Young Female Athlete, Celebrate You.

Young Female Athlete, Celebrate You.

There are people who are going to criticize you.

There are coaches who are going to doubt you.

There are societal standards that are going to make you forget who you are.

Today’s article is a wake up call for young female athletes to have no tolerance for people and things that rob them of their energy and distract them from their passions.

This is my first guest post in over a year, and I couldn’t be more pumped because it’s also my first guest post featuring a young student-athlete. I want you all to hear from someone who is currently in the trenches as a young woman in sports.

Johns Hopkins University Women’s Soccer player, Jenny Zwerling, is here to share her journey through youth soccer, her struggles with body image, her college recruiting process, and how she found power in herself to lean into her talents.

This is a good one. Enjoy.


“You’re too short to ever play college soccer.”

 “You have a dancer’s body… you’re a soccer player?”

 “Wow, you are abnormally muscular for a girl your age.”

 “Why do you miss so many parties and plans for soccer?”

 “No one watches women’s soccer anyways.”

 And the list goes on.

It’s tough out there for a female athlete.

Being a female in this world, for lack of a better word, is difficult. There are standards to meet as far as appearance, decisions we make, the way we act, and carry ourselves. Surrounded by doubts and hardships, we are judged based on appearance first then before our capabilities. Add in being a female athlete. It becomes more challenging. 

I share with you snippets from MY story that I hope you can use when times get tough to remember you’re not alone in your goals as you face hurdles. I hope it helps another strong, motivated, and powerful female soccer player (or anyone for that matter) to use it to work hard and continue towards fulfilling your dreams.

To give context: I grew up in a household where sports were a key staple in all of our lives. My mom was a competitive figure skater and runner. My dad played baseball as a child and ran track and cross country in high school and college. Sports were always on TV  and a topic of discussion. The Yankees, Islanders, and Giants were our pride and joy (please don’t stop reading if you hate those teams). Exercise and working out were forms of therapy and a hobby for everyone in my household. My brother, who is six years older, had already chosen soccer as his sport of choice and therefore I was exposed to the game at a young age. So, I tried soccer, basketball (fail), softball (too much standing still for me),  gymnastics (got too dizzy being upside down), track (loved it, but it wasn’t soccer),  and competitive dance (loved it, but it wasn’t soccer). With my participation in all these different sports and activities, conflicts arose and soon it became “I can’t go to that, I have soccer.” When the time came, I hung up my softball mitt, dancing outfits, leotards, and chose my soccer cleats. I loved soccer. The perfect blend of teamwork, running, strength, and the need to use your mind just as much as your body. Its role in my life started to become bigger and bigger as time went on. In my mind I had four components in my life ranked in this order of importance: family, school, soccer, and friends.

Committing to soccer: Once I made the decision to only play soccer, it was time to become serious. I am 5’2” and a half and at the time had an overall tiny frame. I started training with a soccer coach from my club team who doubled as my mentor and turned sports into a metaphor for life. When I thought I couldn’t run up the hill one more time, he proved me wrong. When I told him no way I can do x amount of pushups, he proved me wrong again. If I wasn’t nailing an upper right corner shot by the time the hour was up, well then I was staying until I did. Lights on or off on the field it didn’t matter. He instilled in me that in the  game “first touch was everything” and that you have to be fully committed to make a dream happen, which meant tons of sacrifices, focus, and uninterrupted dedication. Because of him (and an older brother who played against me every day when there were no refs around) I grew the thickest skin of anyone on that field. Tough love was my mentor’s language and the countless hours spent with him helped lay the foundation for who I am today as a player on the field, and as a person with regard to my philosophy to get what I want in life. My drive, hard work, and hours spent practicing on the field have become a metaphor for how I look at life.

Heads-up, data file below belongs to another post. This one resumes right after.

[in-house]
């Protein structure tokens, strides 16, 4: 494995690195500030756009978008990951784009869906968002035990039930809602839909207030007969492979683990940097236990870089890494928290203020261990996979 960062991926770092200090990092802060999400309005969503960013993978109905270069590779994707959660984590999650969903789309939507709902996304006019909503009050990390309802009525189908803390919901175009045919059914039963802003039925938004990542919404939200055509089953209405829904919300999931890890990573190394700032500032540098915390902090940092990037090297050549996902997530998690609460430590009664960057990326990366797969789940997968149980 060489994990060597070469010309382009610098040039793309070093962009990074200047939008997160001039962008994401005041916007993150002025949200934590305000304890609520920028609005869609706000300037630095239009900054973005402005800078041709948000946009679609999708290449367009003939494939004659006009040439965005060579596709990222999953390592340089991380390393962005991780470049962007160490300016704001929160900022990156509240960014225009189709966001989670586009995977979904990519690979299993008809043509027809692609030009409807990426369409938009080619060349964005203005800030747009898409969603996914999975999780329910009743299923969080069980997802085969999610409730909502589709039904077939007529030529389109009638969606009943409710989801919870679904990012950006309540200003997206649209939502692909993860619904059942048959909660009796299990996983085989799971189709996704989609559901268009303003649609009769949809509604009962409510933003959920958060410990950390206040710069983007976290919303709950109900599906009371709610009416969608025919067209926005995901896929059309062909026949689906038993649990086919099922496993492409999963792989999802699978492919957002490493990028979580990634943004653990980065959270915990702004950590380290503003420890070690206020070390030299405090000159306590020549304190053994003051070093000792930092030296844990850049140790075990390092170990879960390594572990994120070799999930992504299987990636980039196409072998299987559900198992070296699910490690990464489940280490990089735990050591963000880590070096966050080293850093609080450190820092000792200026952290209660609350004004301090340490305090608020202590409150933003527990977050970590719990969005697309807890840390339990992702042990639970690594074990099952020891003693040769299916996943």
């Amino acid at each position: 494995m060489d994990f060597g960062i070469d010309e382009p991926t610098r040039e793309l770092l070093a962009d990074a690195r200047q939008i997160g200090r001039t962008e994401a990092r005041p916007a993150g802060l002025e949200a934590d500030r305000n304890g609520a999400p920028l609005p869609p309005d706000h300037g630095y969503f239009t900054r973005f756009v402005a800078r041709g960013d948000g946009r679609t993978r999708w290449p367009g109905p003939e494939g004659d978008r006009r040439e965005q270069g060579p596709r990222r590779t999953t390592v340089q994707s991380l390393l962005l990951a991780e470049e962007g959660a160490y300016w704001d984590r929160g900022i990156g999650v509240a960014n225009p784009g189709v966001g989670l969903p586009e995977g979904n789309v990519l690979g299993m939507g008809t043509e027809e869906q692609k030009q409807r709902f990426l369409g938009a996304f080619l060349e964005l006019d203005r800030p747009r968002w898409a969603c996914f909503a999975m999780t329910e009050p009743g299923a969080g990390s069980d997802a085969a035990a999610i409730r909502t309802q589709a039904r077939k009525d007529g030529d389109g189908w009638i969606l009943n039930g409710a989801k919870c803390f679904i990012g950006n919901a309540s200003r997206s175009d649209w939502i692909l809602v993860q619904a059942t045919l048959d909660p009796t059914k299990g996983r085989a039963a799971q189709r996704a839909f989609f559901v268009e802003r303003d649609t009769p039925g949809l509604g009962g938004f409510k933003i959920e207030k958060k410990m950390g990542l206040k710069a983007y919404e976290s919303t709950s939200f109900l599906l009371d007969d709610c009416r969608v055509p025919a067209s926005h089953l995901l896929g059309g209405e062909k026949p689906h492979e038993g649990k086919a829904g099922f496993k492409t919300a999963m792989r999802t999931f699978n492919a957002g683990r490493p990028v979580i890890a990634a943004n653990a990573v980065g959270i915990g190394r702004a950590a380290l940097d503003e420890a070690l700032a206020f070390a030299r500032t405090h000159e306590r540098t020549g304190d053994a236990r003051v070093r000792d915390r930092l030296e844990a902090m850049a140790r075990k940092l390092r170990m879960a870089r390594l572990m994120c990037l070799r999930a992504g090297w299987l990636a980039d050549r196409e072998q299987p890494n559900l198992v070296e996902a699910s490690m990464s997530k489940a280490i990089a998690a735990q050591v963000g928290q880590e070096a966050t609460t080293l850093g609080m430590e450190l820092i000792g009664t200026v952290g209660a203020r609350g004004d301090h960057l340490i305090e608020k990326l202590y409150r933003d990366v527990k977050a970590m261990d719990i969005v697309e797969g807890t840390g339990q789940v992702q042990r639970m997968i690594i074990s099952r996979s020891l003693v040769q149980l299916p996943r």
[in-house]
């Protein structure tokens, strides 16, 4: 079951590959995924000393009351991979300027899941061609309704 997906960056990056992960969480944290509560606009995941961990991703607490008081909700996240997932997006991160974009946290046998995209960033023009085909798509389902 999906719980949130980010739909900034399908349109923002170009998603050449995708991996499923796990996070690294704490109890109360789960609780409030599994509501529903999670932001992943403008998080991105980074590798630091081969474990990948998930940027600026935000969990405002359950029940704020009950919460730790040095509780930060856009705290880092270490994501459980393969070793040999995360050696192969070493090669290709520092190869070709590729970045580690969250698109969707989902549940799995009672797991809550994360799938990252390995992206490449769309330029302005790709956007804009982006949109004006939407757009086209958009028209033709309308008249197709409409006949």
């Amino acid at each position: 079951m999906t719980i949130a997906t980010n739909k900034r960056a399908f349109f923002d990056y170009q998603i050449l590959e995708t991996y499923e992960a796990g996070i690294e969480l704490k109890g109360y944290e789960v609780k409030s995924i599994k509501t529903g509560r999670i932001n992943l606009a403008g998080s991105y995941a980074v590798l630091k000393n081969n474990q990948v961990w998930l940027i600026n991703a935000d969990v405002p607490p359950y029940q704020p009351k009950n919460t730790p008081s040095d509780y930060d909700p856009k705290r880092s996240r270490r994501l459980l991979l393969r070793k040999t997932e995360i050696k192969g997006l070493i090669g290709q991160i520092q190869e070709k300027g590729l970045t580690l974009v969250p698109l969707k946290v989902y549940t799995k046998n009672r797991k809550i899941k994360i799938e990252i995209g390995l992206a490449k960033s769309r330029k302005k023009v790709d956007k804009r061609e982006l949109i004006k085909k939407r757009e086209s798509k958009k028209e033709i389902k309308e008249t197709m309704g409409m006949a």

Bad coaches: Going to say this one loud and clear for the people in the back: not all coaches are going to be motivating or even helpful. Some will be awful. By awful I mean they will clearly pick favorites, put you on the bench, provide no feedback on how to improve, make rude comments and belittle you. I have had my fair share of coaches who quite honestly almost pushed me towards quitting soccer. It is sad that one person has the ability to rob a player of the joy and happiness that once was associated with playing a sport a person loves. I survived a lot of bleak moments due to coaches and I because of that want to help those going through similar paths do likewise. During those bleak times, I allowed myself to cry and express my frustration. Oh, there were tears. But, after feeling sorry for myself, I would learn to flip a switch. Don’t let the coach see how he or she is affecting you. Channel that anger towards the coach into your game and use it as fuel to work your a** off to prove that you deserve to be out there. Also, remind yourself why you are playing. Go play somewhere where the coach can’t see you (juggle alone, private training, pick-up games with strangers etc.). This will remind you why you love the game. Playing zero minutes one game doesn’t mean you are a bad player- it means you have a reason to improve. It may also mean that your team simply didn’t need your style of play out there given the opponent.